Local flower shop announces closure
The DeQuincy Flower Shop, one of DeQuincy’s oldest businesses, will be closing soon. It is one of many DeQuincy landmarks that have been affected by a sluggish economy.
A brief history is given here:
DeQuincy Flower was first operated by Mr. and Mrs. J. R. Duggan and son, Mack Raymond. It was established in June 1945 in the Kilgore building, which stands at the corner of Pine and Lilly Street, and the property includes four city lots.
The business, together with the real estate, was purchased by Mr. and Mrs. Joe Cockrell of Dallas, Texas in May, 1950. In 1951 the Cockrells added Western Union to the business, also there was an addition to the shop to provide more room in the display and work rooms.
In November 1952 the business added bulbs, vegetable plants, and other needs for fall planting. Around the same time Mayor Fontenot and Congressman Henry Larcade proposed to accept Mr. Cockrells proposal to build a post office on the property of DeQuincy Flower Shop.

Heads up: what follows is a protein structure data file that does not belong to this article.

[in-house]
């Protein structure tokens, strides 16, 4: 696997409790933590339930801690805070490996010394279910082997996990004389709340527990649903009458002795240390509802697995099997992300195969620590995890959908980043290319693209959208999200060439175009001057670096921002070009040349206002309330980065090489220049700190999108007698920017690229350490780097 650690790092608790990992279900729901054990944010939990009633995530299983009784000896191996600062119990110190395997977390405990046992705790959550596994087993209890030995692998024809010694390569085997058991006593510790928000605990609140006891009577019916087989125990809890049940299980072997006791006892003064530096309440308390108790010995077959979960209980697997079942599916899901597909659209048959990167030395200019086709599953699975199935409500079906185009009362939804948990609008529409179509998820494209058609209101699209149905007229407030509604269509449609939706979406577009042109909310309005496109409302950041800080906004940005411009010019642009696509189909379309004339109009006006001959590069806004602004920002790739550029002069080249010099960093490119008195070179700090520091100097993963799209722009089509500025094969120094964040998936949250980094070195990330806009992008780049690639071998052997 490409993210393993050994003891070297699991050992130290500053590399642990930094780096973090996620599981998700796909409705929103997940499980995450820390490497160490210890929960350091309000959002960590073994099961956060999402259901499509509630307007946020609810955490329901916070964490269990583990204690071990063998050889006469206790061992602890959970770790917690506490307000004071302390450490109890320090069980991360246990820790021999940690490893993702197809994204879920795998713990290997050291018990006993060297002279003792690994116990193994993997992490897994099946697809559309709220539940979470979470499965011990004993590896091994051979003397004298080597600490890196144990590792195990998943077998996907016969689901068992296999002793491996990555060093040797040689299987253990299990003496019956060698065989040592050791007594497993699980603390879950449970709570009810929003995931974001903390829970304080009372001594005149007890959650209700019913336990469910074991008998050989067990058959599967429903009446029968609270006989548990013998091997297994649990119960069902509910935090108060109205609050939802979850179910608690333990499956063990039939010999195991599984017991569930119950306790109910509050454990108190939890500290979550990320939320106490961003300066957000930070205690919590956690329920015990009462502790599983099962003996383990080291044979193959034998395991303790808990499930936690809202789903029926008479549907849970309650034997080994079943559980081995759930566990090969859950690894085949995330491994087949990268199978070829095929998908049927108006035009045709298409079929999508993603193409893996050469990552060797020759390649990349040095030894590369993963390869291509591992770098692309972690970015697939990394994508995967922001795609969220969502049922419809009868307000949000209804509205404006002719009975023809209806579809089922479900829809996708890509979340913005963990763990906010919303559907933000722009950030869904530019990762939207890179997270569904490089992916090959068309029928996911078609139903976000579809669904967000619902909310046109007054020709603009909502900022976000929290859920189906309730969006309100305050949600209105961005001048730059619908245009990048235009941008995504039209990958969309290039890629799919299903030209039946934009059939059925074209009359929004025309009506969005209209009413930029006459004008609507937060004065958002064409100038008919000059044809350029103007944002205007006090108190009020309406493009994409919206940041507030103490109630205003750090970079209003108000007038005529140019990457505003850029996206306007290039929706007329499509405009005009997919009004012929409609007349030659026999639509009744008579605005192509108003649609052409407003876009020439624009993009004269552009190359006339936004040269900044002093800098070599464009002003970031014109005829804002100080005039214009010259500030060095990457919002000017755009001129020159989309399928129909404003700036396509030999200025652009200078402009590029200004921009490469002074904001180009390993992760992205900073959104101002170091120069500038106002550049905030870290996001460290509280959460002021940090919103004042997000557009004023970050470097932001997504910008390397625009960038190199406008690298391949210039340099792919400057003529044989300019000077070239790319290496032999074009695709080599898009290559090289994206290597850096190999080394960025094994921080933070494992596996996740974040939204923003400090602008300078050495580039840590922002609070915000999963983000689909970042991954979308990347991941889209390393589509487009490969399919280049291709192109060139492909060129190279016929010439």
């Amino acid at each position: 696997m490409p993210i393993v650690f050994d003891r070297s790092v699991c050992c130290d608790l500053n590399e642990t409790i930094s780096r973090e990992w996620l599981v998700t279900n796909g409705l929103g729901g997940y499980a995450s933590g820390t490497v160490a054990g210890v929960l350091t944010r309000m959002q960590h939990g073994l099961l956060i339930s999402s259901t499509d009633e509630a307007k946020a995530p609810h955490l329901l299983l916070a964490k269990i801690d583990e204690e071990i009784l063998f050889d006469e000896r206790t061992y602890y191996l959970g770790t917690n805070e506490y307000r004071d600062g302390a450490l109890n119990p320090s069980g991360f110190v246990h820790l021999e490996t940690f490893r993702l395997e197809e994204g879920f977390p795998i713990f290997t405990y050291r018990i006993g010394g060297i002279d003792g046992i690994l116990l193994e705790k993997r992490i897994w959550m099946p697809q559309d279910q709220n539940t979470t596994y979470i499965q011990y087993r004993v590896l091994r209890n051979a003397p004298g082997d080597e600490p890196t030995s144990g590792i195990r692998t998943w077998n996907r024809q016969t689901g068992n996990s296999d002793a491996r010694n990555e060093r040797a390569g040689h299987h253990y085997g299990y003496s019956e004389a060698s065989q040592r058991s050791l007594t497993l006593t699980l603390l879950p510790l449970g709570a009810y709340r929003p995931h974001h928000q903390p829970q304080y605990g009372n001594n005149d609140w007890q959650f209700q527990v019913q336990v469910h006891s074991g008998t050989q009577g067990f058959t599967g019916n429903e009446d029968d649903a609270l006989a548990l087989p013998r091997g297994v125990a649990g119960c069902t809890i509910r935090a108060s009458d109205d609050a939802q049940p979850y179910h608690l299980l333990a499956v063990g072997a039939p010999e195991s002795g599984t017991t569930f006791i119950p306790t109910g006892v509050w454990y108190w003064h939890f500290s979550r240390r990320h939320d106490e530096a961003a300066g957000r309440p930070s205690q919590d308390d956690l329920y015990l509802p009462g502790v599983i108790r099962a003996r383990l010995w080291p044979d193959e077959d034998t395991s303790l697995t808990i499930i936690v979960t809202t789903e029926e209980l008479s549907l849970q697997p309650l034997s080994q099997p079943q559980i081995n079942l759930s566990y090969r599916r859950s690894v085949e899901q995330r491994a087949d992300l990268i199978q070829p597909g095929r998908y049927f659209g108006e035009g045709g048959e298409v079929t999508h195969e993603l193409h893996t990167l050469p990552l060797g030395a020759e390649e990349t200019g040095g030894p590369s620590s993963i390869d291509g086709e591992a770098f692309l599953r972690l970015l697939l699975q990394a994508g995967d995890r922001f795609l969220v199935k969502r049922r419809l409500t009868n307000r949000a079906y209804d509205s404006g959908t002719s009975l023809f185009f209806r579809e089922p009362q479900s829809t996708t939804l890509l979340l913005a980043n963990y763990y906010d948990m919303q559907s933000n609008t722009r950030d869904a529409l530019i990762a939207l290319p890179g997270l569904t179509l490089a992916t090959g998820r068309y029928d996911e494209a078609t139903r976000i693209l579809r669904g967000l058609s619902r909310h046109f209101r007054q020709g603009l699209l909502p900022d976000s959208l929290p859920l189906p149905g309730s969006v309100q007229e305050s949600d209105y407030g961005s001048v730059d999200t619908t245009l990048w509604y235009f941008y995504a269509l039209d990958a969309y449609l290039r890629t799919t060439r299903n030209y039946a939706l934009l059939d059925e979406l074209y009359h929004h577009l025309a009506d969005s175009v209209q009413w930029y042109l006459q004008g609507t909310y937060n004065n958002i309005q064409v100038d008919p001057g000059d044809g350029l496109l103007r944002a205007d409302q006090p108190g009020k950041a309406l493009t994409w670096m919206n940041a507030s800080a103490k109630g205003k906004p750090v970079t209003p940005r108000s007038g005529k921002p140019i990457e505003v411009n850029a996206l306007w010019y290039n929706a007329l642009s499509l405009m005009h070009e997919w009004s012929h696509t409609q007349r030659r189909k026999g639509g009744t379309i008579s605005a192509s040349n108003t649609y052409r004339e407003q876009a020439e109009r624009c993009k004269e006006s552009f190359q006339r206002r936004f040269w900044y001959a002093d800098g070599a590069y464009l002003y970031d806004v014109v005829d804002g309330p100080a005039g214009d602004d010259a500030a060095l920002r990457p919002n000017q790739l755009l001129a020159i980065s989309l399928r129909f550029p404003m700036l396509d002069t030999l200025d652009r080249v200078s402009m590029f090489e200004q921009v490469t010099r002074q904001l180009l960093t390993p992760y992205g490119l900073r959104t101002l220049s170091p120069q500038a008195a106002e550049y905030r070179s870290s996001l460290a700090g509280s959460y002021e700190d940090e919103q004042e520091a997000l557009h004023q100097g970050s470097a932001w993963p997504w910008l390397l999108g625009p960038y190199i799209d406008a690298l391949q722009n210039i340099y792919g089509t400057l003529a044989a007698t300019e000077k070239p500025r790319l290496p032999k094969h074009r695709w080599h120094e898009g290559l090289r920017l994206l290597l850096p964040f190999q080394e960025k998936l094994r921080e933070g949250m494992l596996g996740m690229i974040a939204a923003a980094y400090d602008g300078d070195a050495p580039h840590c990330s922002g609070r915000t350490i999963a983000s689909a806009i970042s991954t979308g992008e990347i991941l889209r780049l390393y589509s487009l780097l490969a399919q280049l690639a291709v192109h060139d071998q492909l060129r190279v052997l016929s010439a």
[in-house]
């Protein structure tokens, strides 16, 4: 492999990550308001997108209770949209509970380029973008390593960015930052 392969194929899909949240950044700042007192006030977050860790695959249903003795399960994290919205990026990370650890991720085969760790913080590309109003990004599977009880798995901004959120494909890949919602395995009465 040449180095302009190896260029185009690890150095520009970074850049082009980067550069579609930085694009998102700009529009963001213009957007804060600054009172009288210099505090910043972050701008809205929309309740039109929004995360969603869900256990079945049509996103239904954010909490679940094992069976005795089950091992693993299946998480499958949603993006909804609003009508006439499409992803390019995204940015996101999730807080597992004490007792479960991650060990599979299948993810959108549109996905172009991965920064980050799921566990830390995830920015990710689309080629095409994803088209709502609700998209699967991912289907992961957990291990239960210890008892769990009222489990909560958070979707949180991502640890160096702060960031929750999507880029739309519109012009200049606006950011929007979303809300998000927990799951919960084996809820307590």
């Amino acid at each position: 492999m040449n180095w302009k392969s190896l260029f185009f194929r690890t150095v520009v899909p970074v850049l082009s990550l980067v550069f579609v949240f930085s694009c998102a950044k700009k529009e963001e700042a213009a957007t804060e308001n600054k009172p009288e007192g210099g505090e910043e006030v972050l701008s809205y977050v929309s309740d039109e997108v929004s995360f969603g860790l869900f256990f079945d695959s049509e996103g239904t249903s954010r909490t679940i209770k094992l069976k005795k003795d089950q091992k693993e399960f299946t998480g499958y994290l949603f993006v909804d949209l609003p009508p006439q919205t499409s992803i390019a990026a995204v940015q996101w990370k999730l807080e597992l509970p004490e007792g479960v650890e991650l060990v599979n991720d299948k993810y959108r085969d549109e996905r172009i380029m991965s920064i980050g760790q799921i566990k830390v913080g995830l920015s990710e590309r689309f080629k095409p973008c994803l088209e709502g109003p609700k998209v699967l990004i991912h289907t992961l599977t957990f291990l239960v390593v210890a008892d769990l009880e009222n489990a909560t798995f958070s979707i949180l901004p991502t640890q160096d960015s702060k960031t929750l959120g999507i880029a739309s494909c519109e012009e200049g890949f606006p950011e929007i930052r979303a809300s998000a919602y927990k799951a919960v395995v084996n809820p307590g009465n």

In 1965, the business was purchased by Mr. and Mrs. Morris (Louise) Alexander. They had worked in the florist industry for Sulphur Florist and University Florist. Upon the purchase of the business they moved to DeQuincy and rented the property. Half of the building was the flower shop and the other half was their home.
In March 1977 the business was relocated to the corner of S. Pine Street and W. Harrison Street, it’s current location. It was the first brick home built in DeQuincy.
After the deaths of Morris and Louise Alexander, the shop was handed down to their daughter, Charlotte Alexander Clark, to carry on the family business. She is a 3rd generation licensed florist.
Clark said, “It brings sadness and heartache to inform you that I am permanently closing due to the economy being too slow”.
“I would like to on behalf of my family thank all of DeQuincy and the surrounding areas for their support through the years. We have met a lot of people in our 49 years of business in which we have thought of as friends and family that we will be dearly miss.”